Two of the world’s major canals have been making a lot of headlines – and handling a much smaller amount of shipping traffic – thanks to two very different crises. What’s the over-under on how much this could affect our company?
First of all, fasten your seatbelts and get ready for considerably higher ocean shipping charges.
As more Asia-to-U.S. container ships continue to bypass the Suez Canal and sail around the Cape of Good Hope instead, they’re adding at least 1,500-plus nautical miles and at least seven days to their transit times while substantially increasing everything from their fuel expenses ($500,000 to $1 million per vessel, per transit) to their insurance, labor and inventory carrying costs.
Meanwhile, as months of severe drought conditions continue to limit the number, weight and size of vessels that can sail through the Panama Canal, many Asia-to-U.S. vessels are also finding it necessary to travel via considerably longer routes, including one that also goes around the Cape of Good Hope. In the process, they’re adding anywhere from 7-10 days to their transit times and increasing their expenses for many of the same reasons listed above.
What if my company doesn’t use any ocean shipping?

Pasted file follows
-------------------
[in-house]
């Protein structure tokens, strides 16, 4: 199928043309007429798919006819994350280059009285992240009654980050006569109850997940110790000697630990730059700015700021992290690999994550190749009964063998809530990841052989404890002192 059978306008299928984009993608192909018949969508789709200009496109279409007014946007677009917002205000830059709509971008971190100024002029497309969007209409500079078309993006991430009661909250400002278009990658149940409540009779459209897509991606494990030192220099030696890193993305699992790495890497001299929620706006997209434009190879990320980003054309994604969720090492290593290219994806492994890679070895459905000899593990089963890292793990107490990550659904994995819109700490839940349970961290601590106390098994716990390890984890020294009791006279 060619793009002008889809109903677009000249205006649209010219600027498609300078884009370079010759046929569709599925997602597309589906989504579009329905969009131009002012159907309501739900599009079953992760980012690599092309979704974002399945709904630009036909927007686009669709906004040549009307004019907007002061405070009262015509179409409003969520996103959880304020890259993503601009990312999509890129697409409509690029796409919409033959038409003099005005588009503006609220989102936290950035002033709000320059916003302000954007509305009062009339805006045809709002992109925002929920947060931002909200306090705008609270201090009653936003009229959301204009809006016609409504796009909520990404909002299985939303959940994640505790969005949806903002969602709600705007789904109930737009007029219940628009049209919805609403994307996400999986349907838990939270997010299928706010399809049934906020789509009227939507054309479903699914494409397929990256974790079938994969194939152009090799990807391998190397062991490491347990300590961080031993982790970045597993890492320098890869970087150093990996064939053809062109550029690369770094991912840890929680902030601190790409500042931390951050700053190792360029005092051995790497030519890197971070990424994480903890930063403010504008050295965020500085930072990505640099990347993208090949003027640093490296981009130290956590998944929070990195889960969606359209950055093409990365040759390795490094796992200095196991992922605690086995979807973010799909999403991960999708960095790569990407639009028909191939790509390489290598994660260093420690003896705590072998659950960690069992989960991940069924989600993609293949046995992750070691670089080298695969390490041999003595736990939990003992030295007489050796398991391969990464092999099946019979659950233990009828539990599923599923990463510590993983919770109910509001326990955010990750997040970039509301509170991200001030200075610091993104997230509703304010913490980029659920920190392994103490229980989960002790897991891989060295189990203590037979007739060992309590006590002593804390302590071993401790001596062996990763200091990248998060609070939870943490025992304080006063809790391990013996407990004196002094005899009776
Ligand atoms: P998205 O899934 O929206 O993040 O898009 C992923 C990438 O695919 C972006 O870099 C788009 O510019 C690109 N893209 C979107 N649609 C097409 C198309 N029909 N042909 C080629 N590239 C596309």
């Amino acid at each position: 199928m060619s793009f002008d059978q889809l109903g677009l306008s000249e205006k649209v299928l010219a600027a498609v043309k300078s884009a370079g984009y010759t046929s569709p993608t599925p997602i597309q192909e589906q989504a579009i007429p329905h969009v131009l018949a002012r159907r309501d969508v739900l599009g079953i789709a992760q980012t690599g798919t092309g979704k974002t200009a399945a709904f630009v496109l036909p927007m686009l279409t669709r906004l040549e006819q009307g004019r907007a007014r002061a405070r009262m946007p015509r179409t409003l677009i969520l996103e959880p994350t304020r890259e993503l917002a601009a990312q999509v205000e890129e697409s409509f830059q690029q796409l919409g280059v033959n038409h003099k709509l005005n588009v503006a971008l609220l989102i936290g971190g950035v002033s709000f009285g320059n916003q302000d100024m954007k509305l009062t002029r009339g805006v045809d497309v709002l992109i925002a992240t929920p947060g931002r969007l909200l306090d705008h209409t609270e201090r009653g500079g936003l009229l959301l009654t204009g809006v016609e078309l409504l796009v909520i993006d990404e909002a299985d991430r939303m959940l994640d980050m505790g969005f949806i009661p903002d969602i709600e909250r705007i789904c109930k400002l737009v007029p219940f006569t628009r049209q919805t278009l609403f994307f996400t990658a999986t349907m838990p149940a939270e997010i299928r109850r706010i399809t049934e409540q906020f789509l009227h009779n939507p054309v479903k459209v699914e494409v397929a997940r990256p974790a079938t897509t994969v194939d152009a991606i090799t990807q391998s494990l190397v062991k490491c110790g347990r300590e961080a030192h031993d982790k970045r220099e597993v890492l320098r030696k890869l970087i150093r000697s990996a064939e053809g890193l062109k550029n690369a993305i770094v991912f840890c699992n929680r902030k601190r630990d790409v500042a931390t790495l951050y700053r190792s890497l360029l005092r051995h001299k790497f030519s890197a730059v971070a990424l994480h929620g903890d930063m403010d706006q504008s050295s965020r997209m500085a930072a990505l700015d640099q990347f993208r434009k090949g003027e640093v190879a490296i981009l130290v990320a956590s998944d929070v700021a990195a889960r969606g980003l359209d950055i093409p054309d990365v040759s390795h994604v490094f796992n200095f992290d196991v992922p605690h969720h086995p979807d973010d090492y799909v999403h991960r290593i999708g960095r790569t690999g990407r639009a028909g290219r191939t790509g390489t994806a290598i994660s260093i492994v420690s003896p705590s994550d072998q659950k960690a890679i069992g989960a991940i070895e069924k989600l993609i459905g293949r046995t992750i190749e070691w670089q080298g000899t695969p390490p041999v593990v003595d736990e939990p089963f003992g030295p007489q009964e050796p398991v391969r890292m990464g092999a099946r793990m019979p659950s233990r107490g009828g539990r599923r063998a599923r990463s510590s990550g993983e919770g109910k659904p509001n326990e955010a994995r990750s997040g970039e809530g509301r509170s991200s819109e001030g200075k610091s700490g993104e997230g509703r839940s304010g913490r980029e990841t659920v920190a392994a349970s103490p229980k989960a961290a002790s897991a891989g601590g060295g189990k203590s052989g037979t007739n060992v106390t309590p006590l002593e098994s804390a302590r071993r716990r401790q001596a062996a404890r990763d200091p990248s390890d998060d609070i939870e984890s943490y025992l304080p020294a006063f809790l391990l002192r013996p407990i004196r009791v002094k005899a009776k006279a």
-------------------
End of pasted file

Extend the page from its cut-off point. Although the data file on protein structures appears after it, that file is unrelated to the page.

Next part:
You’ll still feel the impact, because even if you don’t source internationally, chances are good that at least some of your suppliers or their suppliers do. Ultimately their increased ocean shipping rates and surcharges will wind up being passed along to customers like you in the form of higher product or commodity prices.
Are there any other potential side effects?
Unfortunately, yes. Some companies like Volvo and Tesla have already begun to experience supply chain disruptions because many of the vessels they counted on sailed via the more efficient Panama or Suez Canal routes but are now taking considerably longer routes to get from point A to point B.
Also, due to the fact that hundreds of vessels are now spending more days on the water, many won’t be available to make the same number of voyages they once did, while all of the containers they’re carrying will be tied up for longer. This could result in capacity and container shortages. In addition, it could increase the price of new containers.
How many vessels or journeys have been affected?
A better question would be: “How many vessels or journeys have been affected so far?”
According to an early January Linerlytica report, more than 354 vessels carrying 4.65 million 20- foot equivalent units (about 16.4% of the global shipping fleet) – had already been diverted to the Cape of Good Hope as a result of the Red Sea crisis.
Meanwhile, the Panama Canal has already been forced to reduce its crossings by more than 36%, and some predict that more reductions are coming. In fact, according to research from McKinsey, there could be up to 4,000 fewer Panama Canal crossings in 2024 than there were in 2023; this includes nearly 2,000 vessels that will likely travel via the Cape of Good Hope instead.
We’ll be sharing more statistics and insights in the future, because unfortunately neither of these crises shows signs of abating anytime soon. So, watch your inbox. In the meantime, give AFS’ ocean shipping analysts a call at 318.798.2111 if you’d like to discuss the direct and indirect impacts to your supply chain.